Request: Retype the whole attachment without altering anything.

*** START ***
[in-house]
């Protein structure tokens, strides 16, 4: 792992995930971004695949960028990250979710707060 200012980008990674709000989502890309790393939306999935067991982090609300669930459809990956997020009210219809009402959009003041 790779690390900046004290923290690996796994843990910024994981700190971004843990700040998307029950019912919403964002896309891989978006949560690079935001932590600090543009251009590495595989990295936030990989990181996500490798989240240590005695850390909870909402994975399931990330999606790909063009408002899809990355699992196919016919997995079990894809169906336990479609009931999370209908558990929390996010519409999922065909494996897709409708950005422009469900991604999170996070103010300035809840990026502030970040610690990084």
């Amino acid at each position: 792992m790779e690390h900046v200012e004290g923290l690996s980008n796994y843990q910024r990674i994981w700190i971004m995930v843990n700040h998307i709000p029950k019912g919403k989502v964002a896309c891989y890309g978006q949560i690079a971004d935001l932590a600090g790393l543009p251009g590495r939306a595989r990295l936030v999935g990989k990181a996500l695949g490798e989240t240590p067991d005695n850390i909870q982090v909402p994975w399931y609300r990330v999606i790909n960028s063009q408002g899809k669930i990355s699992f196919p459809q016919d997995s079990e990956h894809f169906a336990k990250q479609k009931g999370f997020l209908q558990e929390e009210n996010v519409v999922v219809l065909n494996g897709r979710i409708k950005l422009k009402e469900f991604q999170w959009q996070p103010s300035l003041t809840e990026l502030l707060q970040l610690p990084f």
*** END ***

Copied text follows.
[in-house]
């Protein structure tokens, strides 16, 4: 792992995930971004695949960028990250979710707060 200012980008990674709000989502890309790393939306999935067991982090609300669930459809990956997020009210219809009402959009003041 790779690390900046004290923290690996796994843990910024994981700190971004843990700040998307029950019912919403964002896309891989978006949560690079935001932590600090543009251009590495595989990295936030990989990181996500490798989240240590005695850390909870909402994975399931990330999606790909063009408002899809990355699992196919016919997995079990894809169906336990479609009931999370209908558990929390996010519409999922065909494996897709409708950005422009469900991604999170996070103010300035809840990026502030970040610690990084």
């Amino acid at each position: 792992m790779e690390h900046v200012e004290g923290l690996s980008n796994y843990q910024r990674i994981w700190i971004m995930v843990n700040h998307i709000p029950k019912g919403k989502v964002a896309c891989y890309g978006q949560i690079a971004d935001l932590a600090g790393l543009p251009g590495r939306a595989r990295l936030v999935g990989k990181a996500l695949g490798e989240t240590p067991d005695n850390i909870q982090v909402p994975w399931y609300r990330v999606i790909n960028s063009q408002g899809k669930i990355s699992f196919p459809q016919d997995s079990e990956h894809f169906a336990k990250q479609k009931g999370f997020l209908q558990e929390e009210n996010v519409v999922v219809l065909n494996g897709r979710i409708k950005l422009k009402e469900f991604q999170w959009q996070p103010s300035l003041t809840e990026l502030l707060q970040l610690p990084f």